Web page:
China is building its largest solar plant covering 6,301 acres in the Gobi desert and with capacity to provide electricity to 1 million households!

This is just another record breaker for China. But there's good reason.

In a recent Greenpeace East Asia investigation, we found that air pollution levels have improved in the first six months of 2015, though still remain below global and domestic standards. Once completed the new solar plant will cut standard coal use by 4.26 million tonnes every year, reducing emissions of carbon dioxide and sulfur dioxide by 896,000 tonnes and 8,080 tonnes, respectively, according to state-run Xinhua news agency.

It's part of a global trend. Check out these other bold and beautiful solar projects from around the world. Which one is your favourite?

PS20 Solar Tower Plant – Spain

PS20 Solar Tower Plant. 24 Jun, 2011 © Markel Redondo / Greenpeace

Looking more like a enlightened being bursting from a holy church, this tower which sits at Sanlucar la Mayor outside Seville, Spain can provide electricity for up to 6,000 homes. 

Solar Systems on Hospital in Bihar - India

Solar Systems on Hospital in Bihar. 8 Jul, 2010 © Harikrishna Katragadda / Greenpeace

At Tripolia Hospital, Patna, India they have installed simple concentrated solar power (CSP) systems to create steam, which they use to sterilise all their medical equipment and laundry. The hospital also has solar photovoltaic systems to generate electricity for some buildings and outdoor lights, and solar thermal systems to create hot water for bathing patients and preparing medicine. The various solar systems also cater for the 200 staff who live on campus, as well as up to 250 inpatients.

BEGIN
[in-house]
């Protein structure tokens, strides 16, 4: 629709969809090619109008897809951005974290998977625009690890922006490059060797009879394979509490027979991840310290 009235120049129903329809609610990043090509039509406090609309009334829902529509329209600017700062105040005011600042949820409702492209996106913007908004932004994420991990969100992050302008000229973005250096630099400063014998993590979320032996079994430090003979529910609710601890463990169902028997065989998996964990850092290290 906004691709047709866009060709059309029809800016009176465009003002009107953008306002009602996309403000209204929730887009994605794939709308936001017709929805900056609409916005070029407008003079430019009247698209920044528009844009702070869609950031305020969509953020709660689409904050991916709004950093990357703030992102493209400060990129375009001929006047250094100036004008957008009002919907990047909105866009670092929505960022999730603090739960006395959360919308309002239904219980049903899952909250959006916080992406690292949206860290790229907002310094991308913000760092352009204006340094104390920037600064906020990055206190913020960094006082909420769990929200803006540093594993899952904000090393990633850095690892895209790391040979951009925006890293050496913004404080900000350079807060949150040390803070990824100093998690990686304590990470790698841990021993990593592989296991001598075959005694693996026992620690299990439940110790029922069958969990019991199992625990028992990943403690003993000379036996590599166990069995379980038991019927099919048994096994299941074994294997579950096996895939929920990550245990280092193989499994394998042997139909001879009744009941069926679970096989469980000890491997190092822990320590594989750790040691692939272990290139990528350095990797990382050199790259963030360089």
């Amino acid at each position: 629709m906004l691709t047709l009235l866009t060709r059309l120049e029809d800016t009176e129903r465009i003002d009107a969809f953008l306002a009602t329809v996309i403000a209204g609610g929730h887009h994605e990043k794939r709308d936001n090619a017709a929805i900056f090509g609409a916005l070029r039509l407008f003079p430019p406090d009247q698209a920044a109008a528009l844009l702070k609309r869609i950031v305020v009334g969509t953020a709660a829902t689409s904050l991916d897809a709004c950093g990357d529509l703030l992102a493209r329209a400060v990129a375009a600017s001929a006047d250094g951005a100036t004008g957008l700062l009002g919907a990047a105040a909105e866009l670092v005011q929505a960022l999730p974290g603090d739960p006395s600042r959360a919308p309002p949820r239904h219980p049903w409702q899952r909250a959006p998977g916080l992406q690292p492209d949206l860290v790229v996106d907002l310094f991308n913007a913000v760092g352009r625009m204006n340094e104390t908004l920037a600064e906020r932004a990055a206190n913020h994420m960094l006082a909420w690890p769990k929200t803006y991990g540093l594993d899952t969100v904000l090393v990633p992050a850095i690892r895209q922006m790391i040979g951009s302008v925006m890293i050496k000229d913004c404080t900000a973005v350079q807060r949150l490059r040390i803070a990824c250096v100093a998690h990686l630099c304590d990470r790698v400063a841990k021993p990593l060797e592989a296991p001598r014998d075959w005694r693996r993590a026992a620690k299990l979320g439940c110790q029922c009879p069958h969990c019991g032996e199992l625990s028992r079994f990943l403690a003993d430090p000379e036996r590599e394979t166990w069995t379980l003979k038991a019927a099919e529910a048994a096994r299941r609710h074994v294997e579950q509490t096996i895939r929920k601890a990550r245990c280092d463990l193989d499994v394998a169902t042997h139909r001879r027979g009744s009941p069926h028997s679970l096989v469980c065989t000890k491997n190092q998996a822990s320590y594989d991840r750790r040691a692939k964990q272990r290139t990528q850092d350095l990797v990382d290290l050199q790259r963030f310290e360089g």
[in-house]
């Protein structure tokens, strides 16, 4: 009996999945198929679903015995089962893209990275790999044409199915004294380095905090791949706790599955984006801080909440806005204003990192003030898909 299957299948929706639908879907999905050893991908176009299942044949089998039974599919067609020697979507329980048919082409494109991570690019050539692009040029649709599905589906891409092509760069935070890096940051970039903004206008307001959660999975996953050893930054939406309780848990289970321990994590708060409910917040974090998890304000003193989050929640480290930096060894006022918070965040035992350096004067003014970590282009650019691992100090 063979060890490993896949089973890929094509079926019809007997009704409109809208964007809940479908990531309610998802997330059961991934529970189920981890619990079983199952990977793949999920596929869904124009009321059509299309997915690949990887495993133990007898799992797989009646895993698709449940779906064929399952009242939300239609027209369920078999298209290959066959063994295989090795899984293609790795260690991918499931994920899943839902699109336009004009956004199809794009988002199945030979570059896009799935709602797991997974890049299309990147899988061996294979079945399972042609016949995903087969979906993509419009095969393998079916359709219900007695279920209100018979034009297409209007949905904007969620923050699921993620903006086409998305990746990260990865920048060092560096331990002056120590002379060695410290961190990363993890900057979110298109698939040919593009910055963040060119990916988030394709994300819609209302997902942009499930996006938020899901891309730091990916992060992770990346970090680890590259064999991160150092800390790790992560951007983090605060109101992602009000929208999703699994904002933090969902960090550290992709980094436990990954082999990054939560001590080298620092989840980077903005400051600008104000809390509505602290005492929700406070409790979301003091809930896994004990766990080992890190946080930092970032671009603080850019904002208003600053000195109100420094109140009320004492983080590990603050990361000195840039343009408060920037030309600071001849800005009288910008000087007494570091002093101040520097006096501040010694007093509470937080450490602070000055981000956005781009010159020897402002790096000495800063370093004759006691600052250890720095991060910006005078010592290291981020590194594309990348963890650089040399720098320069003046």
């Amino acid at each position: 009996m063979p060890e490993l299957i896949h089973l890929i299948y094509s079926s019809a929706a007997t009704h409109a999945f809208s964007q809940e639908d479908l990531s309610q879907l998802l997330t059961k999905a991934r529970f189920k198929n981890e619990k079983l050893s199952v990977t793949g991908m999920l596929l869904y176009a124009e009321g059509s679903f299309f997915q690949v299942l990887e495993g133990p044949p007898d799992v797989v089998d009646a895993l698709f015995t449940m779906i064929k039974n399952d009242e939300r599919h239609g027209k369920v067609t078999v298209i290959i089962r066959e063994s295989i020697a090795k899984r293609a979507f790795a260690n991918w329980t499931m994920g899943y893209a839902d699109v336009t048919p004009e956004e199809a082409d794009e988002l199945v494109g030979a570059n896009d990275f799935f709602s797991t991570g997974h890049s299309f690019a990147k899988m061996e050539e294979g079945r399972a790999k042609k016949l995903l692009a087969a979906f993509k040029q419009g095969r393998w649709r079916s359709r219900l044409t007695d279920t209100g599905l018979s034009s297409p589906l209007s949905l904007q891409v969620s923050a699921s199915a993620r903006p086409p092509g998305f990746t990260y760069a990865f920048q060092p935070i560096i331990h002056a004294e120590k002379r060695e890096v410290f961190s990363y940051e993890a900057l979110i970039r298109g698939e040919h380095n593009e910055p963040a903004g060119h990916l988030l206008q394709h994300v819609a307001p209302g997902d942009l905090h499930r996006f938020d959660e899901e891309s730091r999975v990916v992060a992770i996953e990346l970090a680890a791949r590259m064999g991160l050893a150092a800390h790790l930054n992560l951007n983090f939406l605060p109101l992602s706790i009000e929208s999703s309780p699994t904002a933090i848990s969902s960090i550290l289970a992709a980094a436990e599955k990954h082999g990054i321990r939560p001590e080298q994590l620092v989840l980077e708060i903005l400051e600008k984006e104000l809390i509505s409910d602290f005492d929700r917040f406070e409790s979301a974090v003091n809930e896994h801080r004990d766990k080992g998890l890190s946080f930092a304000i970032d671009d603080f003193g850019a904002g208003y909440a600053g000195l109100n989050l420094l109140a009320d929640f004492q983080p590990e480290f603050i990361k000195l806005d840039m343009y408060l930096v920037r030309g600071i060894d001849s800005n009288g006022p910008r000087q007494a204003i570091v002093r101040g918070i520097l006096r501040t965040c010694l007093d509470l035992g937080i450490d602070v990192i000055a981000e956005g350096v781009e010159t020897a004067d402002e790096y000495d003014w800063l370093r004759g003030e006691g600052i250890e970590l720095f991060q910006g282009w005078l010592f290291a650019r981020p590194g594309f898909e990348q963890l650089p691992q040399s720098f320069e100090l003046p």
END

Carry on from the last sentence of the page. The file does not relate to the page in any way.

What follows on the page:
Solar Panels in the Aeroesbing Renewable Heat Station - Denmark

Solar Panels in the Aeroesbing Renewable Heat Station. 27 May, 2015 © Denis Sinyakov / Greenpeace

In Aeroe, a renewable energy island south of Denmark, straw is combined to solar panels to heat the cooperators. One third of the straw production of the island is thus used, heating 500 households. The area is also used as land for cattle grazing.

Solar Photovoltaic Power Plant in Tangtse - India

Solar Photovoltaic Power Plant in Tangtse. 31 Jul, 2010 © Harikrishna Katragadda / Greenpeace

The 100 kWp stand-alone solar photovoltaic power plant at Tangtse, Durbuk block, Ladakh. Located 14,500 feet AMSL in the Himalaya, the plant supplies electricity to a clinic, a school and 347 houses in this remote location, for around five hours each day. 

Solar-powered Reverse Osmosis Plant - India

Solar-powered Reverse Osmosis Plant. 10 Aug, 2010 © Prashanth Vishwanathan / Greenpeace

Parama Ram, 23, maintains the photovoltaic panels that power the desalination plant in Kotri Village, Rajasthan. The plant produces over 3000 litres of drinking water per day from the brackish groundwater reserves in the area. Parama lives above the plant and is one of its biggest advocates, personally persuading 100 of the 150 families that now collect the ‘sweet’ water to trust that the system was clean. Like many of the villagers, he would often have to drink the saline ground water before the plant was installed.

Do you like these projects? Read the energy revolution report about how a future with solar is already here.

Shuk-Wah Chung is a Content Editor at Greenpeace East Asia.